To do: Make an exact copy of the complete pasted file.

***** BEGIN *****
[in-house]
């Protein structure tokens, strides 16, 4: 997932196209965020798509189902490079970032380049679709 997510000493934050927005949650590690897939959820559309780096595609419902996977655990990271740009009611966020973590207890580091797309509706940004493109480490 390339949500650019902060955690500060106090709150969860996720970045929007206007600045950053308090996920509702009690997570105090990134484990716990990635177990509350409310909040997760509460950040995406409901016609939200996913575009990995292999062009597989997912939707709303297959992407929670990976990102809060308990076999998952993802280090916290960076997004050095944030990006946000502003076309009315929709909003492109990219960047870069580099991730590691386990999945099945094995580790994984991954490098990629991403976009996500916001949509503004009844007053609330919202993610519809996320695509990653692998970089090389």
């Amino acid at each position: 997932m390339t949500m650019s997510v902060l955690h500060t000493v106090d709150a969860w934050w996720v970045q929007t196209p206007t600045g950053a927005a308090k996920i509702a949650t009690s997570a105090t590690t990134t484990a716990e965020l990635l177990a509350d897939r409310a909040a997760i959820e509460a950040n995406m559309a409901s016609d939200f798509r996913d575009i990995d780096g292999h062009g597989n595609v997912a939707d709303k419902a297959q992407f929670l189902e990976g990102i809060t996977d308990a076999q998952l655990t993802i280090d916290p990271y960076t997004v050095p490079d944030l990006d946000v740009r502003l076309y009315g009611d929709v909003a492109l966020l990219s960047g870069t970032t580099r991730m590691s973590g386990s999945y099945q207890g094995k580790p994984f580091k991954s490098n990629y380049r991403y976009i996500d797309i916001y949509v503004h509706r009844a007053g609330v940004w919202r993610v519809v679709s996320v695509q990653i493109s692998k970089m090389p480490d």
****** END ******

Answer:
[in-house]
């Protein structure tokens, strides 16, 4: 997932196209965020798509189902490079970032380049679709 997510000493934050927005949650590690897939959820559309780096595609419902996977655990990271740009009611966020973590207890580091797309509706940004493109480490 390339949500650019902060955690500060106090709150969860996720970045929007206007600045950053308090996920509702009690997570105090990134484990716990990635177990509350409310909040997760509460950040995406409901016609939200996913575009990995292999062009597989997912939707709303297959992407929670990976990102809060308990076999998952993802280090916290960076997004050095944030990006946000502003076309009315929709909003492109990219960047870069580099991730590691386990999945099945094995580790994984991954490098990629991403976009996500916001949509503004009844007053609330919202993610519809996320695509990653692998970089090389």
């Amino acid at each position: 997932m390339t949500m650019s997510v902060l955690h500060t000493v106090d709150a969860w934050w996720v970045q929007t196209p206007t600045g950053a927005a308090k996920i509702a949650t009690s997570a105090t590690t990134t484990a716990e965020l990635l177990a509350d897939r409310a909040a997760i959820e509460a950040n995406m559309a409901s016609d939200f798509r996913d575009i990995d780096g292999h062009g597989n595609v997912a939707d709303k419902a297959q992407f929670l189902e990976g990102i809060t996977d308990a076999q998952l655990t993802i280090d916290p990271y960076t997004v050095p490079d944030l990006d946000v740009r502003l076309y009315g009611d929709v909003a492109l966020l990219s960047g870069t970032t580099r991730m590691s973590g386990s999945y099945q207890g094995k580790p994984f580091k991954s490098n990629y380049r991403y976009i996500d797309i916001y949509v503004h509706r009844a007053g609330v940004w919202r993610v519809v679709s996320v695509q990653i493109s692998k970089m090389p480490d």